The normal probability plot in Figure 4 shows a *p*-value of 0.822, which is greater than 0.05, signifying that thickness measurements on Oct. 24 follow normal distribution. However, the histogram signals bimodal distribution – the mixture of two normal distributions. The root cause for such a phenomenon is the use of two spray guns. Bimodal distribution is commonplace in processes where two pieces of manufacturing equipment are employed. Care should be exercised when multiple identical machines are allocated to produce the same parts because distribution may appear non-normal. As a result, it is difficult to troubleshoot if data is not categorized by machines and operators.

In this case, one operator was well trained and experienced, while the other had comparatively less experience. Also, one of the operators was usually in a hurry to complete the spraying task, so the irregular distribution of paint thickness is not surprising (Figure 5). Thus, the *C*_{pk} value calculated under these conditions is misleading.

For quality control, it is much better to carry out *C*_{pk} analysis classified by operator in order to distinguish the abilities of different operators. To diagnose capability of equipment, the measurement *C*_{mk} (machine capability index) should be used:

, where

*s* is standard deviation of samples and .

The difference between *C*_{pk} and *C*_{mk} lies in the denominator of the equations. Commonly, machine capability is acceptable when *C*_{mk} is greater than 1.67. In the case of paint thickness, if the *C*_{mk} of the two spay guns greatly differ from each other, the thickness data of crankcases painted by these two spray guns would conform to bimodal distribution. Note that *C*_{mk} calculation is based on the assumption that variability in materials, human factors and environment have been removed.

### Problems with DPMO

DPMO is the most frequently used yardstick for evaluating product quality. In terms of quality management, DPMO is often associated with defect percentage of a certain population. One example of its application: In a factory where chillers are produced, the DPMO equation is

*DPMO = (defective units/total units sold) x 1,000,000*

In general, the total units sold monthly ranges from 200 to 700. Table 1 shows the relation between total units sold and defective units at various sigma quality levels. Note that a shift of 1.5 sigma is considered when converting sigma into DPMO.

Table 1: Relation Between Total Units Sold and Defective Units |
|||||

Sigma Level |
Total Units Sold Monthly |
Defective Units |
Sigma Level |
Defective Units |
Total Units Sold Monthly |

4 sigma | 161 | 1 | 3 sigma | 210 | 14 |

4 sigma | 322 | 2 | 3 sigma | 449 | 30 |

4 sigma | 805 | 5 | 3 sigma | 704 | 47 |

4.5 sigma | 7,411 | 1 | 3.5 sigma | 220 | 5 |

4.5 sigma | 1,482 | 2 | 3.5 sigma | 703 | 16 |

This table indicates that the factory cannot reach a 4.5 sigma quality level unless at least 741 units are sold monthly with only one nonconforming unit, or at least 1,482 units are sold monthly with no more than two defective units. Because a rate of zero defects is rare, the paramount driver for achieving 4.5 sigma level is total units sold. In other words, a combination of market demand and sales volume is the decisive factor in raising sigma quality level. Of course, there is a chance that 4 sigma level in this factory can be met if proper actions from engineering, manufacturing and management are taken and the process is monitored strictly.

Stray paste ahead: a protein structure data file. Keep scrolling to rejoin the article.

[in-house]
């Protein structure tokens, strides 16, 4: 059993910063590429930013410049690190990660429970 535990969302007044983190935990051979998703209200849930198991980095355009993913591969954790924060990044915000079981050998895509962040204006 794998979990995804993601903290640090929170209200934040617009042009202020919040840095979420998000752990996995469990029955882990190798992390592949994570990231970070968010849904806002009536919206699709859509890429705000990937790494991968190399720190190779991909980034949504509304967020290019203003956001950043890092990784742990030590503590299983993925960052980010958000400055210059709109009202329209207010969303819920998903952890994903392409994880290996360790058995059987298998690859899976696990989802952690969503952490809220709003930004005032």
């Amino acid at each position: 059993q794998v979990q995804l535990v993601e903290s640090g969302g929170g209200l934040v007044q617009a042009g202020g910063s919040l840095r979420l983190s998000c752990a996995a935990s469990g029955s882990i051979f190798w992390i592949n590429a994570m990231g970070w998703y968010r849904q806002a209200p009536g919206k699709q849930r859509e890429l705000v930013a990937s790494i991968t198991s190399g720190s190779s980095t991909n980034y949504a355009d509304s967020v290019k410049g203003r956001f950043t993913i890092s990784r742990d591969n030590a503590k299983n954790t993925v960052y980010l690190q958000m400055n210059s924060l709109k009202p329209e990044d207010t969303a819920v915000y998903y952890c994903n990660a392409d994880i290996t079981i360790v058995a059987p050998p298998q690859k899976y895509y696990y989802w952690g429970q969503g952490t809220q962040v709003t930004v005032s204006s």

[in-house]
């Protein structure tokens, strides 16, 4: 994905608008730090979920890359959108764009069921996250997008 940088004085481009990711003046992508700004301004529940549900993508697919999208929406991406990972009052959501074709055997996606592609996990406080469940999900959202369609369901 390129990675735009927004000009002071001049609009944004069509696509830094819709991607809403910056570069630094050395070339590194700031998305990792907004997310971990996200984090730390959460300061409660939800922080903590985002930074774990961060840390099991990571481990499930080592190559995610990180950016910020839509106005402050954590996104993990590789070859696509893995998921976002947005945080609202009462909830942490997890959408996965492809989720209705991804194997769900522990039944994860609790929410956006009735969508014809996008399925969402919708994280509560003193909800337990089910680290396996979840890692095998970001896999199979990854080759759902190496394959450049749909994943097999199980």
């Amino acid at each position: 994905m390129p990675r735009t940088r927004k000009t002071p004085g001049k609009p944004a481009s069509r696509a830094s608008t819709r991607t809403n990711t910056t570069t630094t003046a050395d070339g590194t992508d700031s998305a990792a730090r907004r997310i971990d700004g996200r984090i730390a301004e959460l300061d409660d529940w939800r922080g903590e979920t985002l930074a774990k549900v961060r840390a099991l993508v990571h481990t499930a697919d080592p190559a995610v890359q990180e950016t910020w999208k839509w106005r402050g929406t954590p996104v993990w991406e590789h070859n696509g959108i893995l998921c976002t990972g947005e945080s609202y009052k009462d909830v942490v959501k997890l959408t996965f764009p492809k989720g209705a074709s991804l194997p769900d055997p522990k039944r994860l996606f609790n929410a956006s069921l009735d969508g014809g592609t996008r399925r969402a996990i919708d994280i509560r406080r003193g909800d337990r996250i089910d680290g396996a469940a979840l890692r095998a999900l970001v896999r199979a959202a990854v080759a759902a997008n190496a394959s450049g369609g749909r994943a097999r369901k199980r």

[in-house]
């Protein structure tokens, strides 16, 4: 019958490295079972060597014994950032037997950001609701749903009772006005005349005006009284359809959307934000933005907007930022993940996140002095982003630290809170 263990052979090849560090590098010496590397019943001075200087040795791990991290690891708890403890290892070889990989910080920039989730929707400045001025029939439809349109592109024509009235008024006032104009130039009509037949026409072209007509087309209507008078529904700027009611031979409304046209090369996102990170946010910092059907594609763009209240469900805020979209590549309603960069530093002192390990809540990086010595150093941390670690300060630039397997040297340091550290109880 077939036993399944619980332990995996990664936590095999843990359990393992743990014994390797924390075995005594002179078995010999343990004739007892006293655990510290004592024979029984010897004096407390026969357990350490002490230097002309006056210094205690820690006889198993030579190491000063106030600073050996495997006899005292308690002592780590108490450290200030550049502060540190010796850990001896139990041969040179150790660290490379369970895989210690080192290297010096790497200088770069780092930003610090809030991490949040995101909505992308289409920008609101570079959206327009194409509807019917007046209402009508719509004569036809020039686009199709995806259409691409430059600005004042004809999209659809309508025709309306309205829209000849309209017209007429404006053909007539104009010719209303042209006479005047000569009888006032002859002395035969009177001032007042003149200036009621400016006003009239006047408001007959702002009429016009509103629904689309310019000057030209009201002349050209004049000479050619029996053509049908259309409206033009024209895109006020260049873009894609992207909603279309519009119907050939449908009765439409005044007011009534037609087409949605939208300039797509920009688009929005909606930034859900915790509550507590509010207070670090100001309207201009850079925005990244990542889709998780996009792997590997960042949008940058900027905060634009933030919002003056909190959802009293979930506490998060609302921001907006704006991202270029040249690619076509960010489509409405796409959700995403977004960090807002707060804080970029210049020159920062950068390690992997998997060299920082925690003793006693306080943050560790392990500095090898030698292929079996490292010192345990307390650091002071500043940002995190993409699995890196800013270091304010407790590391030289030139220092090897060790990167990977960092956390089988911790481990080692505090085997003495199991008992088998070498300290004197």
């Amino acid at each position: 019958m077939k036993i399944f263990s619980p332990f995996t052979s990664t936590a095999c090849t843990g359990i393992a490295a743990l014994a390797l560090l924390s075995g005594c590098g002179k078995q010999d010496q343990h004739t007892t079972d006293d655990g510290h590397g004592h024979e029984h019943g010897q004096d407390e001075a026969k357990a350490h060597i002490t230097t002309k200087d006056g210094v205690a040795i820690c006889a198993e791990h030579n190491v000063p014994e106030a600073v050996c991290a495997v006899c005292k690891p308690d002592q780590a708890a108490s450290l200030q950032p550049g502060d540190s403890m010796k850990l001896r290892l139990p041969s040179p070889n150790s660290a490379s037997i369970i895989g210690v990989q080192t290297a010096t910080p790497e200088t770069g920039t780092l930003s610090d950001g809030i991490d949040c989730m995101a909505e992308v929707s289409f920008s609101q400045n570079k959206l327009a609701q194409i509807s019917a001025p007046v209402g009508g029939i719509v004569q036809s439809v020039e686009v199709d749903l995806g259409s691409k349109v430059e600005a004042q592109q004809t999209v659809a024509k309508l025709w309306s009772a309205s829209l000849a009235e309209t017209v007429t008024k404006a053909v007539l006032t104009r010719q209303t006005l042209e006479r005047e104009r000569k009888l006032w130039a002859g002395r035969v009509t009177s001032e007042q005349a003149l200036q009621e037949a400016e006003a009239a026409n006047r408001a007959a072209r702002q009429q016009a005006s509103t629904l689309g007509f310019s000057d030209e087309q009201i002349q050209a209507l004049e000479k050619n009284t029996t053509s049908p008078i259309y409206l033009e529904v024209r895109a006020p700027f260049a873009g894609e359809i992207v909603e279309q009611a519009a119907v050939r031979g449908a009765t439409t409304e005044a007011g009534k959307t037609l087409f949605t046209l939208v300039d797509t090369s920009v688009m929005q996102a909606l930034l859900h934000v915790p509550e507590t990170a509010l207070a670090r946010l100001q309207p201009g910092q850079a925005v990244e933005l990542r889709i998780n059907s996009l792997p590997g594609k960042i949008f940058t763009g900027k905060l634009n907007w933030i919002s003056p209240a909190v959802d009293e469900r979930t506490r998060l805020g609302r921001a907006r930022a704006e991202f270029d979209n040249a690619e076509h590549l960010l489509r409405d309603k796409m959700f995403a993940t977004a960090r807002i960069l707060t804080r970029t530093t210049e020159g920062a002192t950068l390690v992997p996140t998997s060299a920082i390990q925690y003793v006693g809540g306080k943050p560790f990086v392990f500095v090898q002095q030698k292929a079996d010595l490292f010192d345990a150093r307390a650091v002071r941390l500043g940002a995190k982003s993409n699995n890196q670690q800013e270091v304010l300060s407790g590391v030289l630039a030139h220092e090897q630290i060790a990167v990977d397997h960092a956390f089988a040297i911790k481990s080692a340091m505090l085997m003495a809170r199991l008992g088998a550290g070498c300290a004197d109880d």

Practitioners should calculate DPMO based on the category of components, such as compressors, valves and so on. For the factory here, each chiller is equipped with four compressors, the component with the highest defect rate. Suppose 700 units of chillers (2,800 compressors) are sold monthly and 10 compressors have quality problems. The DPMO of nonconforming compressors amounts to 14,286. This metric is more meaningful as opposed to the total DPMO of nonconforming chillers because it assists in prioritizing projects for quality improvement. Undoubtedly, factories always put more energy into addressing issues that take up the largest portion of quality cost. Calculating the DPMO of an individual issue helps decision makers gain an insight into each issue and solve problems in a cost-efficient way.

### Problems with FPY

The metric FPY is used to assess the performance of a process; rework and repairs are not a part of FPY calculation. Once rework is in the picture, rolled-throughput yield (RTY) is a better metric. RTY is obtained by multiplying together the qualification rates of each process step.

For instance, suppose 100 units go through 10 operations in an entire process (Figure 6). Throughout the process steps, faulty units are detected. Some can be repaired and returned to the operation, while others are scrapped.

In this case, *FPY = 96/100 = 96 percent*, because four units are scrapped throughout the whole process. However, RTY = (100-4)/100 x (99-3)/99 x (97-3)/97 = 90.2 percent of units passed the first inspection. Six percent of the units will be reusable after repair. RTY is more informative than FPY, because RTY conveys the qualification rate of each workstation as well as the general picture of scrap, rework and repair. Practitioners should calculate both FPY and RTY for a panoramic view of overall process quality.

### Know the Metrics

The quality indices *C*_{pk}, DPMO and FPY should be used extensively in numerous enterprises; however, the computation of metrics should not turn into a superficially mechanical task. Rather, practitioners should take time to understand fully the application conditions. They must also keep in mind the value of Xbar-R charts and alternative performance metrics, such as RTY.

If use DPMO, most chance is for DEFECT but not DEFECTIVE, so in above, DPMO=(Defective Units/Sold Units)/1,000,000 is a little bit confused. What is the OFE?

I haven’t had time to read the entire article today. But I have a question regarding DPMO.

DPMO = 1e6*(#defective units/total # units)

=1e6*(10/2800)

= 3571

DPMO*4 = 14286 It looks like 10 chillers were sold to get this DPMO